Published/Posted: August 11, 2017
Authors: Puzzarini C.; Baiardi, A.; Bloino, J.; Barone, V.; Murphy, T. E.; Drew, H. D.; Ali, A
To gain information on the abiotic synthesis of the building blocks of life from simple molecules, and their subsequent chemical evolution to biological systems, the starting point is the identification of target species in Titan-like planets; i.e., planets that resemble the primitive Earth, as well as in Earth-like planets in the habitable zone of their star, namely planets where life can be already originated. In this scenario, molecular spectroscopy plays a crucial role because spectroscopic signatures are at the basis of an unequivocal proof for the presence of these target molecules. Thanks to advances in many different techniques and NASA’s successful Kepler exoplanet transit mission, thousands of diverse planets outside of our solar system have been discovered. The James Webb Space Telescope ( JWST ), scheduled to be launched in 2018, will be very helpful in the identification of biosignature gases in Earth-like planets’ atmospheres and prebiotic molecule signatures in Titan-like atmospheres, by observing their absorption during transits. Although the search for key-target molecules in exoplanet atmospheres can be carried out by the JWST Transit Spectroscopy in the infrared (IR) region (0.6–29 μ m wavelength range), opportunities for their detection in protostellar cores, protoplanetary disks, and on Titan are also offered by interferometric high spectral and spatial resolution observations using the Atacama Large Millimeter/submillimeter Array. In the present work, target molecules have been selected, and their spectroscopic characterization presented in view of supporting their infrared and complementary millimeter/submillimeter-wave spectral observations. In detail, the selected target molecules include: (1) the three-membered oxygen-containing heterocycles, oxirane and protonated oxirane; (2) the cyclopropenyl cation and its methyl derivative; (3) two examples of ortho- and peri-fused tri-cyclic aromatic rings, i.e., the phenalenyl cation and anion; and (4) uracil, a specific RNA base.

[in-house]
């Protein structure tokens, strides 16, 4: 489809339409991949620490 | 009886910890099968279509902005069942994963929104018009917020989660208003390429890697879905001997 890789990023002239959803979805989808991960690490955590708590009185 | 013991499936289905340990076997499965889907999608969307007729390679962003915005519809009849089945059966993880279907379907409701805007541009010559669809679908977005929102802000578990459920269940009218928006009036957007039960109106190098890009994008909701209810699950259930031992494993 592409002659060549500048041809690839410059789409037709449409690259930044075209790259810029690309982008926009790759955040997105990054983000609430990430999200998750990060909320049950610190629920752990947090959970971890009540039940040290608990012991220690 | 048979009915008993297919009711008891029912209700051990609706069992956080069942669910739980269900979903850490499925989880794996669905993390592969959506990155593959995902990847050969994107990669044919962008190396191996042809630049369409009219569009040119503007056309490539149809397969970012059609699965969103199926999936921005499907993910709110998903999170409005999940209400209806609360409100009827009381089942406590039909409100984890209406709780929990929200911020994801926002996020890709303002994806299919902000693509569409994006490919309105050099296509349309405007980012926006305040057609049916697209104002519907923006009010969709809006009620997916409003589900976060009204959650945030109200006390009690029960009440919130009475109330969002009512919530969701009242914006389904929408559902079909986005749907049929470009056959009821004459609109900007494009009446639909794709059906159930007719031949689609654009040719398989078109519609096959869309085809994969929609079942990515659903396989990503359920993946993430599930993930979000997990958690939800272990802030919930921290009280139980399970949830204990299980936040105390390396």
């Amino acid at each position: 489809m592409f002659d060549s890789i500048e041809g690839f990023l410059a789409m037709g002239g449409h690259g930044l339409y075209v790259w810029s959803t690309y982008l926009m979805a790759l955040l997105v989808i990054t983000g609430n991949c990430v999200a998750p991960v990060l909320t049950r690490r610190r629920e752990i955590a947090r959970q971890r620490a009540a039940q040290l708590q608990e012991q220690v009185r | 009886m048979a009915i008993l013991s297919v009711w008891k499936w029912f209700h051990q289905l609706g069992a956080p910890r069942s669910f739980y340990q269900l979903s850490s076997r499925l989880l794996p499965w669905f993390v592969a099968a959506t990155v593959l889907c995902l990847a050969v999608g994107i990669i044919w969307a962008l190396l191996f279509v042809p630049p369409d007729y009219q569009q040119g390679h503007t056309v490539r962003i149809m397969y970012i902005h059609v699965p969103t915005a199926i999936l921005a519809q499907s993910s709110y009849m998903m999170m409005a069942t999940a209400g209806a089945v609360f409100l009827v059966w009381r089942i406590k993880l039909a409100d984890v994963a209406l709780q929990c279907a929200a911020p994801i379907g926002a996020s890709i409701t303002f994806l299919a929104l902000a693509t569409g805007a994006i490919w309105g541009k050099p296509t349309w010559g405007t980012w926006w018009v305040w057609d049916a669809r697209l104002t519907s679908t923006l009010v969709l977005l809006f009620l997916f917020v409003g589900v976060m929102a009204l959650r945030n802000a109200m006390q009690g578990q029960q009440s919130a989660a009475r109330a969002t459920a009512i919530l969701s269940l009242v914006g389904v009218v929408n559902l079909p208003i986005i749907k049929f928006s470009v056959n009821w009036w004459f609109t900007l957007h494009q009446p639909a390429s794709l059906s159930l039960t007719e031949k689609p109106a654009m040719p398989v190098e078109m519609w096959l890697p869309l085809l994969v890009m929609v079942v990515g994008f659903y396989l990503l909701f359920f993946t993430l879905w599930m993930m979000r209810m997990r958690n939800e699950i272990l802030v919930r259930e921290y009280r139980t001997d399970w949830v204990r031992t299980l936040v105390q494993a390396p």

C. Puzzarini, A. Baiardi, J. Bloino, V. Barone, T. E. Murphy, H. D. Drew and A. Ali, "Spectroscopic Characterization of Key Aromatic and Heterocyclic Molecules: A Route toward the Origin of Life", Astron. J. 154(3) 82 (2017)
Export: BibTeX | RIS